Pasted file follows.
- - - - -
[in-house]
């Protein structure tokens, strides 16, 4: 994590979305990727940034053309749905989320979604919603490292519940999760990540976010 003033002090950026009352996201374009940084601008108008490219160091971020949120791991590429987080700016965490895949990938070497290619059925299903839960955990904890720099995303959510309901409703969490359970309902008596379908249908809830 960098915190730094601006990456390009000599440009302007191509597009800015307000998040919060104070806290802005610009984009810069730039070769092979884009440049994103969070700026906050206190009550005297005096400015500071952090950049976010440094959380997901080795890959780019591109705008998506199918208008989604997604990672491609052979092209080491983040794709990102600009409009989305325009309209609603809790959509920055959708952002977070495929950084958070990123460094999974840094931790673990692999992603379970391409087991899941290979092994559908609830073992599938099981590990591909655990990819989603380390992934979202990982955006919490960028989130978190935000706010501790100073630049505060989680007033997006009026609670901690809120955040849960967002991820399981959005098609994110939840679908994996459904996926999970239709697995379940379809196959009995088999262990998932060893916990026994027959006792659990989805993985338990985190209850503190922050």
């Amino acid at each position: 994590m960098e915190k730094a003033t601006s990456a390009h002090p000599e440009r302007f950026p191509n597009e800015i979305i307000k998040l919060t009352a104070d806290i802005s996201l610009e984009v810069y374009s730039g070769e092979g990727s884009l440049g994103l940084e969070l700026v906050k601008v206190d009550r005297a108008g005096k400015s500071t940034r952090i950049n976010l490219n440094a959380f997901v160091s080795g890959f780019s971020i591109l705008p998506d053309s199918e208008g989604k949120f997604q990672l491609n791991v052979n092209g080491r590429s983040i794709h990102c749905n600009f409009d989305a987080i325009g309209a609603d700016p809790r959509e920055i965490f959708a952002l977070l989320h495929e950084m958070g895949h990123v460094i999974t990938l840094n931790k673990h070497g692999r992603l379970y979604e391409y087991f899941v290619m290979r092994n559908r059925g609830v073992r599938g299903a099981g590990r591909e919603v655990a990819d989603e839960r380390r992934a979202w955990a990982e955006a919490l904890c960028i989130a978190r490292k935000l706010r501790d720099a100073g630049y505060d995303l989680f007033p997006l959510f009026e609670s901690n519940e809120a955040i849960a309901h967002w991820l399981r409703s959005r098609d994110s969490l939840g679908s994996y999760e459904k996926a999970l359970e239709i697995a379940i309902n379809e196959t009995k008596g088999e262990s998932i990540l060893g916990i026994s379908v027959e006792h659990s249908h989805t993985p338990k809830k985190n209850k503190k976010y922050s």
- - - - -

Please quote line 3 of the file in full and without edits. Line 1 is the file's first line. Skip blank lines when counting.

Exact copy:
């Amino acid at each position: 994590m960098e915190k730094a003033t601006s990456a390009h002090p000599e440009r302007f950026p191509n597009e800015i979305i307000k998040l919060t009352a104070d806290i802005s996201l610009e984009v810069y374009s730039g070769e092979g990727s884009l440049g994103l940084e969070l700026v906050k601008v206190d009550r005297a108008g005096k400015s500071t940034r952090i950049n976010l490219n440094a959380f997901v160091s080795g890959f780019s971020i591109l705008p998506d053309s199918e208008g989604k949120f997604q990672l491609n791991v052979n092209g080491r590429s983040i794709h990102c749905n600009f409009d989305a987080i325009g309209a609603d700016p809790r959509e920055i965490f959708a952002l977070l989320h495929e950084m958070g895949h990123v460094i999974t990938l840094n931790k673990h070497g692999r992603l379970y979604e391409y087991f899941v290619m290979r092994n559908r059925g609830v073992r599938g299903a099981g590990r591909e919603v655990a990819d989603e839960r380390r992934a979202w955990a990982e955006a919490l904890c960028i989130a978190r490292k935000l706010r501790d720099a100073g630049y505060d995303l989680f007033p997006l959510f009026e609670s901690n519940e809120a955040i849960a309901h967002w991820l399981r409703s959005r098609d994110s969490l939840g679908s994996y999760e459904k996926a999970l359970e239709i697995a379940i309902n379809e196959t009995k008596g088999e262990s998932i990540l060893g916990i026994s379908v027959e006792h659990s249908h989805t993985p338990k809830k985190n209850k503190k976010y922050s």